Fallacy number three: “ ‘You are not permitted to attend church services,’ the letter read, citing a law that prevents offenders from being within 300 feet of premises where minors are supervised” [letter from sheriff].

Fact: Proximity restrictions, along with residency restriction, are totally unsupported by any study or any empirical evidence. The idea that a 300-foot barrier creates a “child-safe zone” is ludicrous. If a child safe zone that was effective were to be created, it would have to separate the family members, the peers, and the authority figures from the child to be protected.

Fact: Until we are willing, as a society, to demand that all legislation is grounded in facts and evidence, we will continue to be bombarded with ineffective laws that eat up our resources but do nothing to work toward public safety or toward the betterment of our society.

Monday, February 16, 2015

Are We Right to Encourage Hatred, Violence, Rape Against Sex Offenders?

Close your eyes and remember the worst thing that ever happened to you. Maybe you lost a loved one in a tragedy. Maybe you suffered a horrible accident that left you paralyzed or disabled. Or maybe you are one of the more fortunate ones, and the loss of an expensive diamond ring or the break-up with a boyfriend or girlfriend is the worst you have experienced.

Or maybe you are like Diena Thompson and suffered the almost unimaginable—the violent death of a precious child at the hands of a rapist and murderer. What kind of revenge would you have wished on her killer? What type of payback would ease your pain a little?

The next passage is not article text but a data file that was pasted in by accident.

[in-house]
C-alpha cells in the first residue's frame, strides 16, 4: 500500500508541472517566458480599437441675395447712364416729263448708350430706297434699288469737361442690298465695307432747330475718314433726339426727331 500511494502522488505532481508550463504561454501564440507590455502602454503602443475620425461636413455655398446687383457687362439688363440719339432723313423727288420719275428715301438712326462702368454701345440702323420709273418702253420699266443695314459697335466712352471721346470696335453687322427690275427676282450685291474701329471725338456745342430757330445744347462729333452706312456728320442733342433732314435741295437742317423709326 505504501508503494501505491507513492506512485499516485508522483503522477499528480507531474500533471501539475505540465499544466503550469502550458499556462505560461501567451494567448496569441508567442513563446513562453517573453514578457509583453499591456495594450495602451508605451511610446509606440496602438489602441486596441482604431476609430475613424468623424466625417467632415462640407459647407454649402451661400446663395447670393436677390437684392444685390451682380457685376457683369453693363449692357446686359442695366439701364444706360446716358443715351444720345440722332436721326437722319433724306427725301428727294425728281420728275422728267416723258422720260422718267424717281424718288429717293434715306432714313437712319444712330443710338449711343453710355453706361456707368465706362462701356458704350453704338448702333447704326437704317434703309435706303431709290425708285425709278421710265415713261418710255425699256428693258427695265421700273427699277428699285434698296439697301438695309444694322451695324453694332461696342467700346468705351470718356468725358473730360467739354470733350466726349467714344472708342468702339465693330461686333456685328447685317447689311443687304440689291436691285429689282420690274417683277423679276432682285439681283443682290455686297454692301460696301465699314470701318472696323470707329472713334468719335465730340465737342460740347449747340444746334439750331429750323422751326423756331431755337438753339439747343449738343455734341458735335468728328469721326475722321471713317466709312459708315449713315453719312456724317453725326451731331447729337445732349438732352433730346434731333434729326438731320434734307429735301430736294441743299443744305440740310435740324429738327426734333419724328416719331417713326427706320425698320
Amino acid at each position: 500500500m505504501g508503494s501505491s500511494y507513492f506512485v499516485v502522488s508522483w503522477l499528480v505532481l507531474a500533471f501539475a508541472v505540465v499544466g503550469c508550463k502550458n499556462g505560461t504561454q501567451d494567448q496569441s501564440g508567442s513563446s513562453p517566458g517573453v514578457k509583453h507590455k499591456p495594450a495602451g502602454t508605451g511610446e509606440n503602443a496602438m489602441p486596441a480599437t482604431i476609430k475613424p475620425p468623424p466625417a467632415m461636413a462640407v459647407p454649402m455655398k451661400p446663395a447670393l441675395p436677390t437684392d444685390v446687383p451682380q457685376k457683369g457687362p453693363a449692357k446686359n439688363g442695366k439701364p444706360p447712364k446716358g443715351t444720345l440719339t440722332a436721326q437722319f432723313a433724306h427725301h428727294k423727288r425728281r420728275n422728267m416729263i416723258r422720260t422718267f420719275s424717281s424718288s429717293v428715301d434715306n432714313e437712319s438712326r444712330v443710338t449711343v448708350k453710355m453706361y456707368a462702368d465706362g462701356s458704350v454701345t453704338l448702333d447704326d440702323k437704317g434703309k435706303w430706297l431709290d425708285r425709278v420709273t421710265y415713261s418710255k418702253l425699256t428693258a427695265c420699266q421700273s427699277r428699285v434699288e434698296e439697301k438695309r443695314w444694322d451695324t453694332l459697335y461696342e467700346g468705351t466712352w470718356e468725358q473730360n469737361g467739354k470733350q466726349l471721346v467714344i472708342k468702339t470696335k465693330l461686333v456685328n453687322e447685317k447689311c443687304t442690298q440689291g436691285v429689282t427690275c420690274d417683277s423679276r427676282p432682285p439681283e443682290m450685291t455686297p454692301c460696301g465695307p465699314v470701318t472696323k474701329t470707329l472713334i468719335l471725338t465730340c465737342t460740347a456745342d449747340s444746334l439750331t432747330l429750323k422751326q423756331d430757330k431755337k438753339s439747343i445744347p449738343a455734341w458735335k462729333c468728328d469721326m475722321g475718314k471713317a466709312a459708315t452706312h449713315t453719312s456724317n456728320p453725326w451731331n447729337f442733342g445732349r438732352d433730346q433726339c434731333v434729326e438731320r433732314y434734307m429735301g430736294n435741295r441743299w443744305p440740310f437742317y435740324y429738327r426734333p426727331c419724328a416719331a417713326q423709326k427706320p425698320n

Jarred Harrell is right where he belongs, in prison for life for the brutal murder of little Somer in late 2009. Would that be enough for you, or would you want more payback, more revenge?

The house where Jarred had lived and Somer was murdered had fallen into disrepair and long been condemned. Earlier this month, it was burned to the ground as part of a fire-training exercise by the Orange Park, Florida, fire department—and Diena Thompson. She participated with glee, her smile described as “cathartic” by a journalist, and, according to his interview, she felt delight in the act, proclaiming herself “the big, bad wolf this time.”

I am sure there is not a one of us who does not understand her feelings.

The media is making much of this, and beyond the local level. Is this wrong? If so, why?

One answer is found in the comments posted to the comment board of one article. They range from, “He [Harrell] should have been in it,” to, “Maybe he will be getting raped for life where he is. Wouldn't that make you feel better? And when he is 80 and some young 25 y/o comes in and rapes him and the guards ignore his screams, that will be part of justice.”  

No, that will be part of something that has no place in justice. That is part of vigilantism. That is as much a part of evil as that which Jarred Harrell committed. What irony it is that, in a protest against sexual violence, one wishes for more sexual violence to be committed.

The journalist who wrote that article and played up the joy that Diena experienced in her metaphoric act of vengeance knew that comments would be of that nature, as did the media outlet that published it, as did other journalists and outlets that wrote and published like stories, and they are many.